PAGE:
Web Standards:

Related topics:

Web Site Design
Web Hosting

Sad but true:  Most, perhaps as much as 99%, of today's Web sites use invalid code, that is, their Web pages do not conform to the HTML and XHTML specifications published by the World Wide Web Consortium (W3C), the organization responsible for setting standards for Web technologies.

Contributing to the pervasiveness of invalid code are instructional books on HTML and Web design that teach invalid coding style, popular Web site authoring tools that generate invalid code by default, and Web developers who are unaware of the actual standards.

Doubtful?  See for yourself:

Use the W3C's validation service
on any website of your choice.
Enter the address:

(Checks one page.)

50% Code Waste:

That Web pages with invalid code are visible at all is only because the major Web browsers currently devote as much as half of their programs to working around defective code.  The overly-forgiving browsers encourage Web developers to use sloppy coding that could never be tolerated in any other programming field.  The upshot is that most Web sites are in desparate need of overhaul to bring them into standards compliance and so extend their usefulness for the future.

Dragging our heels:

Adherence to standards is vital for the continued development of the World Wide Web.  Among browser makers there is now broad acceptance of the need for adherence to standards, but the Web development community, long accustomed to prior chaotic conditions and proprietary coding, hampered by a lack of standards-based tools and instruction, and freighted by the enertia of habit, lags behind.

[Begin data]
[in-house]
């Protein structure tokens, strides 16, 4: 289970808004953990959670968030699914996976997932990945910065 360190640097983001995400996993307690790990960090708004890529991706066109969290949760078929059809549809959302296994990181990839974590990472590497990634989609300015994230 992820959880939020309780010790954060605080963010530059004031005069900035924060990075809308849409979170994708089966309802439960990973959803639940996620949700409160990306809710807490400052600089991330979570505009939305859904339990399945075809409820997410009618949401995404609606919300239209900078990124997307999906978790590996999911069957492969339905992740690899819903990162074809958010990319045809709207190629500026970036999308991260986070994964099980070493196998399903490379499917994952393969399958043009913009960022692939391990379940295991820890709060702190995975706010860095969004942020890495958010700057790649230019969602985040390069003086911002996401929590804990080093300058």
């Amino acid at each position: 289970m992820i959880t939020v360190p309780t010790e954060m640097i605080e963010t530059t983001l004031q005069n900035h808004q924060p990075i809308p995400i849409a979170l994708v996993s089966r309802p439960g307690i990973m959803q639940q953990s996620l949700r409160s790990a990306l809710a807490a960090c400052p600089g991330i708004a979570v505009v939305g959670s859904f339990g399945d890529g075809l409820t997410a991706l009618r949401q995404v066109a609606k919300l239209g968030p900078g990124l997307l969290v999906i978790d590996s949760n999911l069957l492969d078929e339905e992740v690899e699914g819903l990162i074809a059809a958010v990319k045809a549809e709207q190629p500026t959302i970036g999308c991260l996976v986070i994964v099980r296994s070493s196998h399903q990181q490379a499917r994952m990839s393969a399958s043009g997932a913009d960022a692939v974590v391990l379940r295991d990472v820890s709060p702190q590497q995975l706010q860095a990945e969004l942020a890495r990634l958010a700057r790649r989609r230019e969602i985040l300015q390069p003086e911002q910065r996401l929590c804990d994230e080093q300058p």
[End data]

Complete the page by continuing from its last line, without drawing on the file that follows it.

The use of invalid code is a dead end that wastes time and resources.  The use of bad code creates pages that waste bandwidth and storage space, download and render more slowly, are difficult to modify, limited in function, and destined for complete obsolescence.

Better is better:

If it's done right today, it won't need fixing tomorrow.  Compliance with Web standards reduces costs, prevents obsolescence, and prepares the way for future change and innovation.


For further reading see the W3C Quality Assurance section, generally, and the April 8, 2002 W3C Quality Assurance article My Web site is standard! And yours?

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